Republicans face 2020 repeat on health care
Republicans are facing a repeat of the 2018 midterms if a court battle about the legality of ObamaCare drags into the 2020 campaigns.
When a district judge in Texas ruled ObamaCare unconstitutional last week in a case brought by Republican states, it gave Democrats another opportunity to box in GOP lawmakers on protections for people with pre-existing conditions — a line of attack that Democrats credit with helping them win back the House.
With an appeal of the decision certain, and a possibility it will reach the Supreme Court, the case could haunt Republicans defending their seats in 2020, when Democrats hope to take back the Senate and the White House.
Republicans acknowledge they need a different strategy to avoid a wipeout like they saw in the House in November, when Democrats picked up 40 seats and regained the majority for the first time in eight years.
“The Democrats were successful in the last election of spinning the message,” said Sen. Mike Rounds (R-S.D.), who is up for reelection in 2020 in a ‘solid Republican’ race, according to the Cook Political Report.
“If they do that again, we’re going to have to do a better job about sending the message about who is being obstinate about fixing that mess.”
Democrats are already reviving their message for the next battle, with Rep. Nancy Pelosi (D-Calif.) slated to put a bill on the floor in January that would instruct the House legal counsel to defend ObamaCare in the lawsuit.
While the move is largely symbolic, it is likely to pass and would force Republicans to go on record, yet again, on the issue of ObamaCare and protections for people with pre-existing conditions.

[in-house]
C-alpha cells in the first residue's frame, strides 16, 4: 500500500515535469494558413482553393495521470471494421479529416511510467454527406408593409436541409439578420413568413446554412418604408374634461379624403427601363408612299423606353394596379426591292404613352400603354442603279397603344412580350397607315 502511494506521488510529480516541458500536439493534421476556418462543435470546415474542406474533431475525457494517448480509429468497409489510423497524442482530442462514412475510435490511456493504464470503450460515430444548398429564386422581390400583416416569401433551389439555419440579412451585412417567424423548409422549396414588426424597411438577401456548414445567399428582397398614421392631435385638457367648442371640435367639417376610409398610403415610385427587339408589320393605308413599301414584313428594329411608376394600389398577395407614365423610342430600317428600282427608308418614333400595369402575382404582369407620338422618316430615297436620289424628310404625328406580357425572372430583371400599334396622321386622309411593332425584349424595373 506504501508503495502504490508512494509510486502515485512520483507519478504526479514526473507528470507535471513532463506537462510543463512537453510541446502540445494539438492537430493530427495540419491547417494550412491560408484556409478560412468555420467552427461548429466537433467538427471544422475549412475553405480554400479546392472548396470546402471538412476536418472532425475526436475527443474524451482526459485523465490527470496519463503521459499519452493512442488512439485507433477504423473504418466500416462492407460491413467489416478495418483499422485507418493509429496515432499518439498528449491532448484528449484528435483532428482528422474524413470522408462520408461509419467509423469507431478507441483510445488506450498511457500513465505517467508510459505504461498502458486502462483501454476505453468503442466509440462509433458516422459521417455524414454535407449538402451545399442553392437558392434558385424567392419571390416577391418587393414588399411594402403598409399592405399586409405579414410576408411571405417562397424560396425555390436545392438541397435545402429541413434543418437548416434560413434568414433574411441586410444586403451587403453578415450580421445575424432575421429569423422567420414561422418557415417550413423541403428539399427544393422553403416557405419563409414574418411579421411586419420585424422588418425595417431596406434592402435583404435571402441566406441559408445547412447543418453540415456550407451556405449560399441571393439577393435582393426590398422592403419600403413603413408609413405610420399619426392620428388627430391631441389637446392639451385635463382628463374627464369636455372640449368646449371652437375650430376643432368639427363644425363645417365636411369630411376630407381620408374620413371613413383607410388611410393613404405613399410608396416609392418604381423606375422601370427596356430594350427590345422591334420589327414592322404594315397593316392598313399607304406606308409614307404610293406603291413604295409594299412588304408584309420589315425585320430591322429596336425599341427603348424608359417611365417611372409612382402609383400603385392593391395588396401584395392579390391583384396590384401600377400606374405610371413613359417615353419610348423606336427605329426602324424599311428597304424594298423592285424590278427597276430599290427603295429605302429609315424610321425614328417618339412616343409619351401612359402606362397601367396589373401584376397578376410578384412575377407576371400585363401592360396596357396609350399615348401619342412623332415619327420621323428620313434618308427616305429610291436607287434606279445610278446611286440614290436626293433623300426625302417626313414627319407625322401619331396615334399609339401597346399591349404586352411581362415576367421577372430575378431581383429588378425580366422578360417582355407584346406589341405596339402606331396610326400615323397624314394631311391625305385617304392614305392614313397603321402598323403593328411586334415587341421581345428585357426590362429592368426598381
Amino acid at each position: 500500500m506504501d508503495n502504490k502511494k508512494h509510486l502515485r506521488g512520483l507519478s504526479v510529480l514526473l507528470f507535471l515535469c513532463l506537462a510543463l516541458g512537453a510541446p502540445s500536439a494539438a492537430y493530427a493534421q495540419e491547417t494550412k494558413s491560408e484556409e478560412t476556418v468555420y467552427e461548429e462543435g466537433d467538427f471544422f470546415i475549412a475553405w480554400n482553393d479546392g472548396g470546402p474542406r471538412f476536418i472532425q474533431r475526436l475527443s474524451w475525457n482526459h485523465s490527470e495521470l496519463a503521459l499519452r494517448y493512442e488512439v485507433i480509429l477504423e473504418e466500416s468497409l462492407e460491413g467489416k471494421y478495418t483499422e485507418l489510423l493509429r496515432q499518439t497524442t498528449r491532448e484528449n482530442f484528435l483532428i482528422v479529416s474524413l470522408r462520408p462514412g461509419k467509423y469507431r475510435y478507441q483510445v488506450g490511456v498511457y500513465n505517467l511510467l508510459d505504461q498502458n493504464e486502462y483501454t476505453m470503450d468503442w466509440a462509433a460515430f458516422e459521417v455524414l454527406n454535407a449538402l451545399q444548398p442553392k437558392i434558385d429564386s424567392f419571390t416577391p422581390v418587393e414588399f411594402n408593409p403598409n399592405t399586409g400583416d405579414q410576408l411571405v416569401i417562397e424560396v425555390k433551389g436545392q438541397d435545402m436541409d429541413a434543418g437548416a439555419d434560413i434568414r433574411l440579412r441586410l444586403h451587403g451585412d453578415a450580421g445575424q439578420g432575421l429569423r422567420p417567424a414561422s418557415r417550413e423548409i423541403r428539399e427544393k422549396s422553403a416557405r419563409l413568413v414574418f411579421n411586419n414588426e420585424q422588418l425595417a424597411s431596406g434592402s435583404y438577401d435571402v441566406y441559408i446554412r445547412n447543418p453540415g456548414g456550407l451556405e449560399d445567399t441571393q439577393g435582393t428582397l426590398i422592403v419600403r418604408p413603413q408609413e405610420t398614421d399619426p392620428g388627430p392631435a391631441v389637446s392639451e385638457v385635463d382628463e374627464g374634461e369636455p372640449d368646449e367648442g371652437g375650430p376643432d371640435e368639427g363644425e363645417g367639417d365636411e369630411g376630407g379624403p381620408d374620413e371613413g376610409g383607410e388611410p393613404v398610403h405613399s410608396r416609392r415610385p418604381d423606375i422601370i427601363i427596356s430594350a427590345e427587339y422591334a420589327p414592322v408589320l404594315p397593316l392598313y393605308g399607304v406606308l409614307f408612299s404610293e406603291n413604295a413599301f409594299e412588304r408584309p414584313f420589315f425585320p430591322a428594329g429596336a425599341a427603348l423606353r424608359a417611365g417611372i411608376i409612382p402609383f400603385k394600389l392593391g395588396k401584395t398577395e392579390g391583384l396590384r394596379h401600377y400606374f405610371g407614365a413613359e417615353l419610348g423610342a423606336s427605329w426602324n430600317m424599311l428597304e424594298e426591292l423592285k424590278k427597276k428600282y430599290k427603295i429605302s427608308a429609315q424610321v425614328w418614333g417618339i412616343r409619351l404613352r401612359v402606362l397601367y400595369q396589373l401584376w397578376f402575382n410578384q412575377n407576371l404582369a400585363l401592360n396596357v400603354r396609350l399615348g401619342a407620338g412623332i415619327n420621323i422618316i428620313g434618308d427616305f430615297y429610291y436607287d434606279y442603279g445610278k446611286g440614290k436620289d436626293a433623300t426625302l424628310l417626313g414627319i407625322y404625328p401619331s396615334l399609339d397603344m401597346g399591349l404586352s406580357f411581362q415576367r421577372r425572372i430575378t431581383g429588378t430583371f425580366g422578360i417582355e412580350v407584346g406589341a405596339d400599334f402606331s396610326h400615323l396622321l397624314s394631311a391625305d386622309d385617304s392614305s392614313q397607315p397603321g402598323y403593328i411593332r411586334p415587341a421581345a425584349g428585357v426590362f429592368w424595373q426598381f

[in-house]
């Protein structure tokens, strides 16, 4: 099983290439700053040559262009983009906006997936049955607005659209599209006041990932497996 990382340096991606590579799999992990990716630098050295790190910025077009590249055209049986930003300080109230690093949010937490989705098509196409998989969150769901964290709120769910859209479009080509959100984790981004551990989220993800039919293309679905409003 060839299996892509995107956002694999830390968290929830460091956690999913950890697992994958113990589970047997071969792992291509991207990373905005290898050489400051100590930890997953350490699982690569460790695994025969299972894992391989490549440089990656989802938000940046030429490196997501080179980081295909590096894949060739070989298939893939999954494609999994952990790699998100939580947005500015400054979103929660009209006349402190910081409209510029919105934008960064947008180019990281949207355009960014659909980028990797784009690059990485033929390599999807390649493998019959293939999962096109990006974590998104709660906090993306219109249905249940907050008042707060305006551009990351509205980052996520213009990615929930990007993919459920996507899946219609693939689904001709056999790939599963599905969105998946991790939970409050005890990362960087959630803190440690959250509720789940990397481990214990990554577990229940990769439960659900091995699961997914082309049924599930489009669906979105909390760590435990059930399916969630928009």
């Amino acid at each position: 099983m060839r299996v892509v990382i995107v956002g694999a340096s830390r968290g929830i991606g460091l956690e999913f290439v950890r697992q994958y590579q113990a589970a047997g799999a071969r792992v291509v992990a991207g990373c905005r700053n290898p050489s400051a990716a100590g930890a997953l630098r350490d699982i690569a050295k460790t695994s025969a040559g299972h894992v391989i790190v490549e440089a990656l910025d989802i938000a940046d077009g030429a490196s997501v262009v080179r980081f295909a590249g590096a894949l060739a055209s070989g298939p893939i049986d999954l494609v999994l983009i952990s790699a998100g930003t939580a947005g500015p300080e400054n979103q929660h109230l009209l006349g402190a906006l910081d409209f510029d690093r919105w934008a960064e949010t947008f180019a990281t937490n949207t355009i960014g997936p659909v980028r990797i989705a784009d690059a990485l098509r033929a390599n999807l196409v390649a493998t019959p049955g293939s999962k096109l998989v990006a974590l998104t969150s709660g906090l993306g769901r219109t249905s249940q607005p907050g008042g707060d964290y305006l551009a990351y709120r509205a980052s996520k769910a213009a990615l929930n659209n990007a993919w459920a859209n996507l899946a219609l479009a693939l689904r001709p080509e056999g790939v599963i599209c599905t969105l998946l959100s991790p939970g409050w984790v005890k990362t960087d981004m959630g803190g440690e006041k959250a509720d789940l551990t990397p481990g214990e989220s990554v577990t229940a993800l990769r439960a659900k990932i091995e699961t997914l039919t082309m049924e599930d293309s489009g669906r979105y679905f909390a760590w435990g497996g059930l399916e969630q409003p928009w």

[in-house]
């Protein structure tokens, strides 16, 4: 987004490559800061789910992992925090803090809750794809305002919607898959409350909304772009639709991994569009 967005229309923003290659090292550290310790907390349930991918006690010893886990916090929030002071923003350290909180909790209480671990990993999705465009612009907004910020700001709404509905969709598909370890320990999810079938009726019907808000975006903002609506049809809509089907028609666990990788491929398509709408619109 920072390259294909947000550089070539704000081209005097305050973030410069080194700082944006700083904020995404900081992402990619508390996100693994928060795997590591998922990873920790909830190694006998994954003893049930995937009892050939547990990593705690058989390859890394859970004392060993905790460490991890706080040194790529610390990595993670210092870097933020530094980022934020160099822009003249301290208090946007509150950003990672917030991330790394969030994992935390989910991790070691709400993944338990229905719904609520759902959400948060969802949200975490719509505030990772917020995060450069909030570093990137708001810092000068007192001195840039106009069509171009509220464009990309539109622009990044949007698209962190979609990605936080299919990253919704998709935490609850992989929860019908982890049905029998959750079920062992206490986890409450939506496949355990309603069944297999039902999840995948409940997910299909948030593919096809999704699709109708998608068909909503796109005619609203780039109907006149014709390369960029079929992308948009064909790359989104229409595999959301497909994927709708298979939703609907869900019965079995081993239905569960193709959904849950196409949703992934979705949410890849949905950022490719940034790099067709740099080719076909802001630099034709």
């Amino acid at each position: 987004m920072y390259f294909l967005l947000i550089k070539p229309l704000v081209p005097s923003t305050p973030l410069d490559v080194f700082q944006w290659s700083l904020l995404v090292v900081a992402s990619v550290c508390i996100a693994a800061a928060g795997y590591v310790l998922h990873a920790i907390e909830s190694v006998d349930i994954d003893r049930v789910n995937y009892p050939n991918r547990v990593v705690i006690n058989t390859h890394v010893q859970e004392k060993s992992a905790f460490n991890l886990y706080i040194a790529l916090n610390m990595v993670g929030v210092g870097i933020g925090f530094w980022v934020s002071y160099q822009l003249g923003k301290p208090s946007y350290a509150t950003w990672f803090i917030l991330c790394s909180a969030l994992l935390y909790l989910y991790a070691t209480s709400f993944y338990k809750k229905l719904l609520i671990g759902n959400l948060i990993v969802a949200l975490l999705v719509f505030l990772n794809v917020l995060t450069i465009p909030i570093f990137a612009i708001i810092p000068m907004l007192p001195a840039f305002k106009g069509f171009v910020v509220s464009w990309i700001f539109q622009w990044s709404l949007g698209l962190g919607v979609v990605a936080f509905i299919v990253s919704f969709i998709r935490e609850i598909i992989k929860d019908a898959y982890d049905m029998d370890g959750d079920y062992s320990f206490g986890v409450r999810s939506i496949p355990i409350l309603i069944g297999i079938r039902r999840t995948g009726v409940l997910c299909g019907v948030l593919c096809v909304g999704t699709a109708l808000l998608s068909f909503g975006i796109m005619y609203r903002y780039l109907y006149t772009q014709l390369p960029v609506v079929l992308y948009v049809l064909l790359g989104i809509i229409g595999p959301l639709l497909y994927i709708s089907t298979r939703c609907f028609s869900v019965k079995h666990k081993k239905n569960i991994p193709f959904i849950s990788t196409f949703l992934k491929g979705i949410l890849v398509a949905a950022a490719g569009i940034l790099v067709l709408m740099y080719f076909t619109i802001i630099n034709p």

Meanwhile, Senate Democrats, led by Sen. Joe Manchin (D-W.Va.), did the same this week. The resolution directing the Senate to intervene in the lawsuit was blocked by Republicans, which Democrats say gives them another example that the GOP is simply not interested in protecting people with pre-existing conditions.
“One would think that Republicans would try a new approach following this disastrous outcome where they lost 40 congressional seats, in no small measure because of their misguided approach to health care,” said Sen. Ron Wyden (D-Ore.) at a press conference this week.
Republican attempts to repeal and replace ObamaCare had the unexpected effect of making it more popular, especially its consumer protections that prevent insurance companies from denying coverage to people with pre-existing conditions or charging them more.
Democratic candidates made repeal attempts a centerpiece of their campaigns, with Pelosi declaring on election night that “health care was on the ballot and health care won.”
And Democrats were handed another talking point when 20 Republican attorneys general, led by Texas, filed suit against the Trump administration, arguing that ObamaCare was unconstitutional since Congress repealed the individual mandate penalty last year.
The Trump administration declined to defend the law in court, arguing that the consumer protections, including those for pre-existing conditions, should be struck down.
Following Judge Reed O’Connor’s decision that ObamaCare is unconstitutional without the individual mandate penalty, Republicans have said it’s time to work with Democrats on a health-care proposal that will protect people with pre-existing conditions.
“We Republicans and Democrats need to come up with a solution that increase the quality of care and decrease the cost of care. ObamaCare failed to do that, so let’s find a way to,” said Sen. Cory Gardner (R-Colo.), who is running for reelection in 2020 in a race deemed “lean Republican” by the Cook Political Report.
Some Republicans expect voters to grow tired of Democrats’ messaging on pre-existing conditions, and expect Congress to actually do something to improve health care instead of arguing about it.
“The messaging battle on that issue was successful to a degree, but at the end of the day, the American people aren’t going to say pre-existing conditions is all of the health care that we need in order to be protected,” said Rep. Tom Reed (R-N.Y.), co-chair of the bipartisan Problem Solvers Caucus.
“I believe the American people are going to say fix it, and that’s the right thing we should be doing … That, to me, would be the more practical, prudent thing to do, but obviously politics sometimes trumps that here in Washington, D.C.”
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